Web 2.0 is the business revolution in the computer industry caused by the move to the Internet as platform, and an attempt to understand the rules for success on that new platform.
The concept of “Web 2.0” began with a conference brainstorming session between O’Reilly and MediaLive International. Dale Dougherty, web pioneer and O’Reilly VP, noted that far from having “crashed”, the web was more important than ever, with exciting new applications and sites popping up with surprising regularity. What’s more, the companies that had survived the collapse seemed to have some things in common. Could it be that the dot-com collapse marked some kind of turning point for the web, such that a call to action such as “Web 2.0” might make sense? We agreed that it did, and so the Web 2.0 Conference was born.
In the year and a half since, the term “Web 2.0” has clearly taken hold, with more than 9.5 million citations in Google. But there’s still a huge amount of disagreement about just what Web 2.0 means, with some people decrying it as a meaningless marketing buzzword, and others accepting it as the new conventional wisdom.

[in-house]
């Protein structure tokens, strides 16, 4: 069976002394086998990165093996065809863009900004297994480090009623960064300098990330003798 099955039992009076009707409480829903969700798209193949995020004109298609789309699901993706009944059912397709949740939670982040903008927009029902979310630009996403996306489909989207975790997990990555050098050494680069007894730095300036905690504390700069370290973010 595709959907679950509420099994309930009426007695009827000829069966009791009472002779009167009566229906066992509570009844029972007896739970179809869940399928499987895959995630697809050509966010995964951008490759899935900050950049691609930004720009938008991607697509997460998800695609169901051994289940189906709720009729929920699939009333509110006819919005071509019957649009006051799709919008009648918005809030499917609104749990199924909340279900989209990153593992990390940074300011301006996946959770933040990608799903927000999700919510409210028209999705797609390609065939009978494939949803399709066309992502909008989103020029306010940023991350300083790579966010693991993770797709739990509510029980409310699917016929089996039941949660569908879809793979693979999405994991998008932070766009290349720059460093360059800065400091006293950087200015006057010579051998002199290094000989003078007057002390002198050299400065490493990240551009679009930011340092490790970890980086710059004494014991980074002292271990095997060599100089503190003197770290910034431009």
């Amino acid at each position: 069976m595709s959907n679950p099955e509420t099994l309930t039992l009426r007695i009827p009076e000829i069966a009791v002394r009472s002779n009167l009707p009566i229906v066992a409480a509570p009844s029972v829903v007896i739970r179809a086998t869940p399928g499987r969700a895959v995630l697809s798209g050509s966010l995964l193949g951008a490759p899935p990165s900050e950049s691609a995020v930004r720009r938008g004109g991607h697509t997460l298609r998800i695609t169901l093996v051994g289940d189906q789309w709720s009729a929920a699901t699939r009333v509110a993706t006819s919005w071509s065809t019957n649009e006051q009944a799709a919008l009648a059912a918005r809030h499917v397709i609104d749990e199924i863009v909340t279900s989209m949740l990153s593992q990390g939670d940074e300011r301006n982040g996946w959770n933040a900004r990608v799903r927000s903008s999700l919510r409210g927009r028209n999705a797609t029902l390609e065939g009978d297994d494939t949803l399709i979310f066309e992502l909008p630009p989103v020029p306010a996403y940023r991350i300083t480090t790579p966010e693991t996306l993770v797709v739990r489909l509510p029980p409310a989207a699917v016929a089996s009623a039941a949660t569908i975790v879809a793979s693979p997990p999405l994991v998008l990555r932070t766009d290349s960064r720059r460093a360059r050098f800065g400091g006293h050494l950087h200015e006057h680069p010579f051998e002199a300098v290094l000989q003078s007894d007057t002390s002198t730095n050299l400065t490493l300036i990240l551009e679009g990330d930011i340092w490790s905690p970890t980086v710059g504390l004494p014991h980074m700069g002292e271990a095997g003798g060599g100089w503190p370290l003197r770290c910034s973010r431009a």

This article is an attempt to clarify just what we mean by Web 2.0.
In our initial brainstorming, we formulated our sense of Web 2.0 by example:
|Web 1.0||Web 2.0|
|evite||–>||upcoming.org and EVDB|
|domain name speculation||–>||search engine optimization|
|page views||–>||cost per click|
|screen scraping||–>||web services|
|content management systems||–>||wikis|
|directories (taxonomy)||–>||tagging (“folksonomy”)|
The Web As Platform:
Fecha de consulta: 08-02-08: http://www.oreillynet.com/pub/a/oreilly/tim/news/2005/09/30/what-is-web-20.html
Fecha de consulta: 08-02-08: http://en.wikipedia.org/wiki/Web_2